Persons with an addictive-like eating behavior appear to have greater neural activity in certain regions of the brain similar to substance dependence, including elevated activation in reward circuitry in response to food cues, according to a report posted online today that will appear in the August print issue of Archives of General Psychiatry.
"One-third of American adults are now obese and obesity-related disease is the second leading cause of preventable death. Unfortunately, most obesity treatments do not result in lasting weight loss because most patients regain their lost weight within five years," the authors write. "Based on numerous parallels in neural functioning associated with substance dependence and obesity, theorists have proposed that addictive processes may be involved in the etiology of obesity. Food and drug use both result in dopamine release in mesolimbic regions [of the brain] and the degree of release correlates with subjective reward from both food and drug use." The researchers add that to their knowledge, no studies have examined the neural correlates of addictive-like eating behavior.
Ashley N. Gearhardt, M.S., M.Phil., of Yale University, New Haven, Conn., and colleagues examined the relation between food addiction (FA) symptoms, as assessed by the Yale Food Addiction Scale (YFAS), with neural activation (measured via functional magnetic resonance imaging) in response to cues signaling impending delivery of a highly palatable food (chocolate milkshake) vs. a tasteless control solution; and consumption of a chocolate milkshake vs. a tasteless solution. The study included 48 healthy young women ranging from lean to obese recruited for a healthy weight maintenance trial.
The researchers found that food addiction scores correlated with greater activation in areas of the brain including the anterior cingulate cortex (ACC), medial orbitofrontal cortex (OFC), and amygdala in response to anticipated receipt of food. Participants with high vs. low FA demonstrated greater activation in the dorsolateral prefrontal cortex and caudate during anticipated palatable food intake and reduced activation in the lateral OFC during palatable food consumption.
"As predicted, elevated FA scores were associated with greater activation of regions that play a role in encoding the motivational value of stimuli in response to food cues. The ACC and medial OFC have both been implicated in motivation to feed and to consume drugs among individuals with substance dependence," the authors write. "In sum, these findings support the theory that compulsive food consumption may be driven in part by an enhanced anticipation of the rewarding properties of food. Similarly, addicted individuals are more likely to be physiologically, psychologically, and behaviorally reactive to substance-related cues."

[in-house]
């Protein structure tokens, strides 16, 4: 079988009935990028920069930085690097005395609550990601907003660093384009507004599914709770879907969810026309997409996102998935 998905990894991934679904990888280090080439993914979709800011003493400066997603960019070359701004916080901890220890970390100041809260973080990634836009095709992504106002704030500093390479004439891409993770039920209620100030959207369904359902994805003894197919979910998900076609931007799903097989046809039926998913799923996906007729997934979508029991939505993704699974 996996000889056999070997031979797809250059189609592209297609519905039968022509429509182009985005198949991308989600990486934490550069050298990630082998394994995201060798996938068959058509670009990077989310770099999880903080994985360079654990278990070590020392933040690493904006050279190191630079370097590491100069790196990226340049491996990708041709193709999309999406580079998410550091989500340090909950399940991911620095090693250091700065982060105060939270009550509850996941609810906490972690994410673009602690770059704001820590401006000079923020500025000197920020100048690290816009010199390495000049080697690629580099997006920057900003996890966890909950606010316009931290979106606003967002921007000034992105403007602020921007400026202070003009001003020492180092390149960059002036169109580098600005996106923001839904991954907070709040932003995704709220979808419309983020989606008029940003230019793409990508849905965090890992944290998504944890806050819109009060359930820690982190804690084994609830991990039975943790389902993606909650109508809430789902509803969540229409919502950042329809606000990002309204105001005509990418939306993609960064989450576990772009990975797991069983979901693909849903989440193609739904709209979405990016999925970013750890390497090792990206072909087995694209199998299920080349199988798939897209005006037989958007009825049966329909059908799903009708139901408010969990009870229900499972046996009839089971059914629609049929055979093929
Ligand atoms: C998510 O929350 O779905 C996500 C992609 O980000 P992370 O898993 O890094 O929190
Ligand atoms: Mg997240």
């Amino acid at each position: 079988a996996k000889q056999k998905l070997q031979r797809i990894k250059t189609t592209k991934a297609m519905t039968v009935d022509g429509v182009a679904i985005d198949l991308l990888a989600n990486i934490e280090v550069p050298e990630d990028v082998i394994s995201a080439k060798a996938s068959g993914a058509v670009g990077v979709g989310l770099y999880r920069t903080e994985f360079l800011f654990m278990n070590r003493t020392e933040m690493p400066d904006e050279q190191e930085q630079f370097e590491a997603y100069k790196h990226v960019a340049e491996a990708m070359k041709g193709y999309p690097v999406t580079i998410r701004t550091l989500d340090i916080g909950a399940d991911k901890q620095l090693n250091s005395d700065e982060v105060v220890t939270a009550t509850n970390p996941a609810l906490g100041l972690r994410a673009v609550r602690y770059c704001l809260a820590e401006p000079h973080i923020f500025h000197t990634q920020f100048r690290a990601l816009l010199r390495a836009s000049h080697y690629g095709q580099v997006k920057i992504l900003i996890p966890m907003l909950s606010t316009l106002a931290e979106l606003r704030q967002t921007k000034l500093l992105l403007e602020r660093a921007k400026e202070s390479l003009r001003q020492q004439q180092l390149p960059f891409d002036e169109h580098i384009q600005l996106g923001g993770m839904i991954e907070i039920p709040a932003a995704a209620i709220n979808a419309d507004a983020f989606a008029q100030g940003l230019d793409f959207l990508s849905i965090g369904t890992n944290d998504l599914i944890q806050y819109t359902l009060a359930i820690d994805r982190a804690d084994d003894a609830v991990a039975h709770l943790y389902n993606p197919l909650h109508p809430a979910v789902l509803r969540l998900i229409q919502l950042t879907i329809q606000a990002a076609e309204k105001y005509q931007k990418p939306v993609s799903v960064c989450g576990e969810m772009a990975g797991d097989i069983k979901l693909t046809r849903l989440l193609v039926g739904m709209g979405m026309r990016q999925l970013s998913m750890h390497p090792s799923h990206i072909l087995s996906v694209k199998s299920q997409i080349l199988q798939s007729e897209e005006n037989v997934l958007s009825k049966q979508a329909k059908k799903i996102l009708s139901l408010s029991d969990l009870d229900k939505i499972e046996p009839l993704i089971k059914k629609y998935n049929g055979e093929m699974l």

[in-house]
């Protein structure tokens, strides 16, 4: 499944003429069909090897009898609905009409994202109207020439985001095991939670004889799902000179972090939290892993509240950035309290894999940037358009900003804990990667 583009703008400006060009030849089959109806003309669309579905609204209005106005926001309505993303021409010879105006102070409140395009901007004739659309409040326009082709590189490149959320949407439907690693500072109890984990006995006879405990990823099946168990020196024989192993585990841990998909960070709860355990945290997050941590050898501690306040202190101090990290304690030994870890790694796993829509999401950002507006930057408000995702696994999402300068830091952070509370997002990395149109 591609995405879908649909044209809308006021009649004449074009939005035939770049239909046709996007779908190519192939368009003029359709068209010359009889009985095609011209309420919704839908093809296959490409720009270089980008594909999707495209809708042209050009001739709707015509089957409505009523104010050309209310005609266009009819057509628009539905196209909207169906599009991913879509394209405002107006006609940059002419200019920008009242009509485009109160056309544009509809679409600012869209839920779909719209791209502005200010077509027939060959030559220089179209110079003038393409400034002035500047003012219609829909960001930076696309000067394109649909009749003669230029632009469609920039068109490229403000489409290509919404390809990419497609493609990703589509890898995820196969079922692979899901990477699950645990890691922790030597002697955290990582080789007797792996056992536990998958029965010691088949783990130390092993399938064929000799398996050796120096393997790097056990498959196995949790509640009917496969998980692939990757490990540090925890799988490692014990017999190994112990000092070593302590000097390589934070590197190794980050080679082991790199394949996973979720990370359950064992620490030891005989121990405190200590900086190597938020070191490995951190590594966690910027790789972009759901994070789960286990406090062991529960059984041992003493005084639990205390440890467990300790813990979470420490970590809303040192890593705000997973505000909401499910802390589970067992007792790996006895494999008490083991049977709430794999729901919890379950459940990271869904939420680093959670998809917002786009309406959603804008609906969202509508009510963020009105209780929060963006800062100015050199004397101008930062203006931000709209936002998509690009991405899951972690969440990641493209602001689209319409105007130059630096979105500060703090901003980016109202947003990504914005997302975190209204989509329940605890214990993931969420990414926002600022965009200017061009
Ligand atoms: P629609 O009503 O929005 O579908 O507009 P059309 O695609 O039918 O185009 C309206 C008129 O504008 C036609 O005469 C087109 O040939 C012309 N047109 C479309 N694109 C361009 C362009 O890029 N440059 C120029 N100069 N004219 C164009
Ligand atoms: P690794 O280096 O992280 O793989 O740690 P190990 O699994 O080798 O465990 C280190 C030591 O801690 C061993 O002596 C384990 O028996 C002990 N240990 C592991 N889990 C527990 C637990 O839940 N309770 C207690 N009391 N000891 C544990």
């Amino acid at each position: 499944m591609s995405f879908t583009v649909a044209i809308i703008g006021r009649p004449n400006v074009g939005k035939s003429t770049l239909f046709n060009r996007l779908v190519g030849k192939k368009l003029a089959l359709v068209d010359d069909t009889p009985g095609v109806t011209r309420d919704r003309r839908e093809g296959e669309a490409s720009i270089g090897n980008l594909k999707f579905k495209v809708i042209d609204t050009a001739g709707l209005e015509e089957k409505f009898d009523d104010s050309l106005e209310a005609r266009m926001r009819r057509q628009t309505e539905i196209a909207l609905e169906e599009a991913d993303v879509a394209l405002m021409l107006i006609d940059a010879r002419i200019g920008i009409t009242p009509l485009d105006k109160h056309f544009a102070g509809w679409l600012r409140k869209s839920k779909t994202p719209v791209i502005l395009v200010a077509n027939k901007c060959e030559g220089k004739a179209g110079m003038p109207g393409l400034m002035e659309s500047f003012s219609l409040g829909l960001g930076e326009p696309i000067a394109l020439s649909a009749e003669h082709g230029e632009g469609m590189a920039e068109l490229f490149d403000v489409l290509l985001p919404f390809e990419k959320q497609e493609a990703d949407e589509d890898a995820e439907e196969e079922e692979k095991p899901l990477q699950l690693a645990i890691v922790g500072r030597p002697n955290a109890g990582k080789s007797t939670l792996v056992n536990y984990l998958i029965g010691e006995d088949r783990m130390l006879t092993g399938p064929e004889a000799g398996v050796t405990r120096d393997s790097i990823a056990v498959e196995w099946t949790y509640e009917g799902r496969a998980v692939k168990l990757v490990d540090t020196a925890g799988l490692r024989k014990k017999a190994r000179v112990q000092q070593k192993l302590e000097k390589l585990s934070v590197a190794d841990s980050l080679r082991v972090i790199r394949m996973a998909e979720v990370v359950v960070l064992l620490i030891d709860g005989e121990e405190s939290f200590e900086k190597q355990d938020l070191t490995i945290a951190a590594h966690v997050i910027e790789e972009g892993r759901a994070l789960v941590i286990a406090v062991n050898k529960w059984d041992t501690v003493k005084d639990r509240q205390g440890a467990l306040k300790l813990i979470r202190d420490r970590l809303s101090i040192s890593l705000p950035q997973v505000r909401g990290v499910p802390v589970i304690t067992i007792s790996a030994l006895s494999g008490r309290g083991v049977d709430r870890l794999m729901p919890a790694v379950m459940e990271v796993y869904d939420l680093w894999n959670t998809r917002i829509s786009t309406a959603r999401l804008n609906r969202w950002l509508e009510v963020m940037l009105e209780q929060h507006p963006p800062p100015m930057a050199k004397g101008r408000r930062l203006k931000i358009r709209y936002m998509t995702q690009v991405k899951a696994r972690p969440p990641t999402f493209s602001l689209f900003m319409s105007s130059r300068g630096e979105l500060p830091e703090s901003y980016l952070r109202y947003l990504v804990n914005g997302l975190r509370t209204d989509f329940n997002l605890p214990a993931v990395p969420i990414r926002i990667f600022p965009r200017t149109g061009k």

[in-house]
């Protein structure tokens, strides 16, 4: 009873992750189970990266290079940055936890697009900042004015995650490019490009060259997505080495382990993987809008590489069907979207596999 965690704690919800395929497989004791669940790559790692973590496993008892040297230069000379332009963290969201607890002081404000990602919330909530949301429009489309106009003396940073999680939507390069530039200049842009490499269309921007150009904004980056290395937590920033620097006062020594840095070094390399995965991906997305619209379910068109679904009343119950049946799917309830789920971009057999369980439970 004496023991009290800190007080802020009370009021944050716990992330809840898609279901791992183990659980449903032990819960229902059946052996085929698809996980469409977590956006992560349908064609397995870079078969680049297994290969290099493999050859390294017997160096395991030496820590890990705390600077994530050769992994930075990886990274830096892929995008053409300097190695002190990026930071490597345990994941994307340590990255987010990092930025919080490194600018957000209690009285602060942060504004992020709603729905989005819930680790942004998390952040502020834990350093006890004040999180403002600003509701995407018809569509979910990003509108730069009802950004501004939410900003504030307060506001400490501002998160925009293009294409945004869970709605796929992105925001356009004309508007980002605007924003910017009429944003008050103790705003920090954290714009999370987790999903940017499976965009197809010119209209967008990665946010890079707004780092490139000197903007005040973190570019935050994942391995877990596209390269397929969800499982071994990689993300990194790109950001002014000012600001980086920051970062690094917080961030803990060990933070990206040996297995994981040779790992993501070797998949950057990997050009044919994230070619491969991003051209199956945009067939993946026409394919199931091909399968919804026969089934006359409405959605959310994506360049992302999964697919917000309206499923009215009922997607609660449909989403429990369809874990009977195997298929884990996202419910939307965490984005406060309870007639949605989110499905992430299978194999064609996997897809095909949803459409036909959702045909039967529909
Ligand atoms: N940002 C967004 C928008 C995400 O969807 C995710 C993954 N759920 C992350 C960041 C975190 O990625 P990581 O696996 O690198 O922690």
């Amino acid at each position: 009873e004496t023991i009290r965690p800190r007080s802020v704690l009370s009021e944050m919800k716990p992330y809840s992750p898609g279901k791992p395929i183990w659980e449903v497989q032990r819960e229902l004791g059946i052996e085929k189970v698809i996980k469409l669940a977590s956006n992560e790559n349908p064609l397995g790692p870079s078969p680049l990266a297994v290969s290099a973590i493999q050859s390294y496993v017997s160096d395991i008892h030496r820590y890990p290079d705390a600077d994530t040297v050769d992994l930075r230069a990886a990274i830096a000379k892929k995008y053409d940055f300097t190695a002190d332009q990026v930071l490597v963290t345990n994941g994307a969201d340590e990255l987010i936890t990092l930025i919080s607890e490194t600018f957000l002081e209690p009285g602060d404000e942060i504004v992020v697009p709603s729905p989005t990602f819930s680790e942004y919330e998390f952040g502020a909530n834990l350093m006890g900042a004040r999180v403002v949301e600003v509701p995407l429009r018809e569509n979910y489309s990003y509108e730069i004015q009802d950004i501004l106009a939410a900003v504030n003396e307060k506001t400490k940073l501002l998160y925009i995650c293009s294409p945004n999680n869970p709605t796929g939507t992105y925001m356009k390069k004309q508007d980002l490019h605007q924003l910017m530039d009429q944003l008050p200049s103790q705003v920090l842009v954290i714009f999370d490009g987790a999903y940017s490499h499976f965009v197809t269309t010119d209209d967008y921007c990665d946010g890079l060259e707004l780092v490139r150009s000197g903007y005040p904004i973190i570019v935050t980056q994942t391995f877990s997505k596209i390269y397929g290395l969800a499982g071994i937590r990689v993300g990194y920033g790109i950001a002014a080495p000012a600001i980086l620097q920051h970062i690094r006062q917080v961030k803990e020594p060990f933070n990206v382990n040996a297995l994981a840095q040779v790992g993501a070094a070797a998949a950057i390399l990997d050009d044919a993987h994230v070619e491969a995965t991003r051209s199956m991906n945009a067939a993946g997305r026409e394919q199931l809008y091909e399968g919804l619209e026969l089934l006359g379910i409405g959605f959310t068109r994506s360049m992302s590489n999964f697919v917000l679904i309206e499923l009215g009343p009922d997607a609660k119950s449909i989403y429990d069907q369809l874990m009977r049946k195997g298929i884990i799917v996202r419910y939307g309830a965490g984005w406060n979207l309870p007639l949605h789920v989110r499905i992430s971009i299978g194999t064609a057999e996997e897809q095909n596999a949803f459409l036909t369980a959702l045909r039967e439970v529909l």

"To our knowledge, this is the first study to link indicators of addictive eating behavior with a specific pattern of neural activation. The current study also provides evidence that objectively measured biological differences are related to variations in YFAS scores, thus providing further support for the validity of the scale. Further, if certain foods are addictive, this may partially explain the difficulty people experience in achieving sustainable weight loss. If food cues take on enhanced motivational properties in a manner analogous to drug cues, efforts to change the current food environment may be critical to successful weight loss and prevention efforts. Ubiquitous food advertising and the availability of inexpensive palatable foods may make it extremely difficult to adhere to healthier food choices because the omnipresent food cues trigger the reward system. Finally, if palatable food consumption is accompanied by disinhibition [loss of inhibition], the current emphasis on personal responsibility as the anecdote to increasing obesity rates may have minimal effectiveness," the researchers conclude.
Explore further: Religious music brings benefit to seniors' mental health
More information: Arch Gen Psychiatry. Published online April 4, 2011. doi:10.1001/archgenpsychiatry.2011.32